By Amanda Best
Approximately one in five Americans experience mental illness in a given year according to the National Association of Mental Illness. African-Americans are 20 percent more likely to to experience serious mental health problems than the general population. Factors that increase risk for mental health conditions in communities of color include:
High Poverty Rates Increase Chances for Mental Illness
African-Americans make up 40 percent of today’s homeless population. The stressors of poverty (homelessness, hunger, inability to find jobs) heavily influence mental health and stability. The federal Health and Human Services Department , HHS , has found.African-Americans living below the poverty level, as compared to those with incomes more than twice the poverty level, are three times more likely to report psychological distress.
“The stigma of going for help in the black community, coupled with severe cuts in funding for mental health services, means that many people with a mental illness end up in the emergency room, or in jail or homeless.” – Clinical Psychologist Inger E. Burnett-Zeigler, Chicago Tribune
Lack of Cultural Competency and African-American Mental Health Providers
Having a connection with someone culturally, whether with their beliefs, values, or background, is believed to be significant when one is seeking a health care provider.
A lack of cultural competency can result in misdiagnosis and poor quality health care. Studies have shown that African-Americans view the typical psychologist as an ‘older, white male, who would be insensitive to the social and economic realities of their lives, noted Dr. Monnica T.Williams in Psychology Today.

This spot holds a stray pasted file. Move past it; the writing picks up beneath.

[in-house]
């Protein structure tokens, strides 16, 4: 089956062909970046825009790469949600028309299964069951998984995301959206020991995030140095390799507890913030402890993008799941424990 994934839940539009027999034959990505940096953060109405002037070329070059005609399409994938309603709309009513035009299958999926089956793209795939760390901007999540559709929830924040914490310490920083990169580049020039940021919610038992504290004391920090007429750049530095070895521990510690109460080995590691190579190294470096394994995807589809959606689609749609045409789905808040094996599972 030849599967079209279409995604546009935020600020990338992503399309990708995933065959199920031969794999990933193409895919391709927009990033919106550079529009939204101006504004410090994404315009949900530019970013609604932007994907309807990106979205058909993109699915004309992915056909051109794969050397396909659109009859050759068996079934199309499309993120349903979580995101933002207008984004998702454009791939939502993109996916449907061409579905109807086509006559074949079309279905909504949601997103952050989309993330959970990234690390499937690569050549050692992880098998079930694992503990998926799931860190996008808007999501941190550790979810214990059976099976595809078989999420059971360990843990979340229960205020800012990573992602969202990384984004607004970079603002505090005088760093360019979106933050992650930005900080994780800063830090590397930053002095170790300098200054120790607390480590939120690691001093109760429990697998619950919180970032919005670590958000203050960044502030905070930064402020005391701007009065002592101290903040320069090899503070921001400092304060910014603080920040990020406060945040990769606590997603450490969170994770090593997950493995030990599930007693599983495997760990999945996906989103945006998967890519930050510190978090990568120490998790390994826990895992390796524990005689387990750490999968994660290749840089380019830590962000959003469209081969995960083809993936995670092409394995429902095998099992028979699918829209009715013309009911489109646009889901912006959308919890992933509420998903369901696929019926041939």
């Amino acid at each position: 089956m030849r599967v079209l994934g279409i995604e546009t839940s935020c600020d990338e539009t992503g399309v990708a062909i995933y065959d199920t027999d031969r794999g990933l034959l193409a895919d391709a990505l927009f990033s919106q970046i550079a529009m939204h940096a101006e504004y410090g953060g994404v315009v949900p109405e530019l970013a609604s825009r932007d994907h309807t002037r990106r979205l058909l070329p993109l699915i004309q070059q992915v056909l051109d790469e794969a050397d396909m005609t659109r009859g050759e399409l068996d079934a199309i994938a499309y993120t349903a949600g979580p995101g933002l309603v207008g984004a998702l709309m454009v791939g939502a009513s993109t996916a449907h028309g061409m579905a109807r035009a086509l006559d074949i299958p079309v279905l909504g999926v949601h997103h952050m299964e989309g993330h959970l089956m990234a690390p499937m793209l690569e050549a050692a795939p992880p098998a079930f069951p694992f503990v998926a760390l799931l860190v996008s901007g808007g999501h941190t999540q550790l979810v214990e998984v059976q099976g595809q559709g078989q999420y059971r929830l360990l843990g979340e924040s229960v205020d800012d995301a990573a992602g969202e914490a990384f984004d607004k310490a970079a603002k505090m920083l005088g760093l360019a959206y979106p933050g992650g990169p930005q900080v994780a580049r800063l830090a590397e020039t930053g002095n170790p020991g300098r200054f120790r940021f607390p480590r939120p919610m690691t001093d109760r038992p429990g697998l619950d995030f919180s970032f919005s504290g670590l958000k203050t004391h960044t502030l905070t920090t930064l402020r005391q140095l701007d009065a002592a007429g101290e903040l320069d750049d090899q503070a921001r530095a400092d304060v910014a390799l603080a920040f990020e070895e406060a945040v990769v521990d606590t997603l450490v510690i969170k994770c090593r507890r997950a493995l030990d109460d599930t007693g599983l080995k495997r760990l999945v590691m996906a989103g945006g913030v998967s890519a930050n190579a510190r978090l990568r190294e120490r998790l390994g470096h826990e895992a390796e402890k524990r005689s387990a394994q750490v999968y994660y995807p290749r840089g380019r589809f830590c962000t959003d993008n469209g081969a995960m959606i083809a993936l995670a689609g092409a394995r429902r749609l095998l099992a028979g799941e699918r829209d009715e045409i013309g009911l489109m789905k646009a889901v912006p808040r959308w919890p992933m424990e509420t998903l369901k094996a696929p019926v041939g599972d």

But for someone looking for an African-American therapist, the choices might be slim. The National Alliance on Mental Illness or NAMI reported that only 3.7 percent of American Psychiatric Association members and 1.5 percent of American Psychological Association members are African American.
Boston-based clinical therapist Dr. Marshaun Glover explains the lack of African-American providers.
The Cost of Therapy
The cost of therapy can be expensive and can become a huge barrier to accessing services.
The cost for private counseling or therapy can range from $50 to $240 for a one-hour session.This is the price for people with insurance, and the price is extraordinarily higher for those without it.
While implementation of the Affordable Care Act has helped to close the gap in the number of uninsured individuals, the Agency for Healthcare Research and Quality of HHS. has found 15.9 percent of African-Americans, versus 11.1 percent of white Americans were still uninsured in 2014.
The Huffington Post published a story in 2015 on the expenses of therapy, and readers responded to this topic in huge numbers. Here is a few of their comments: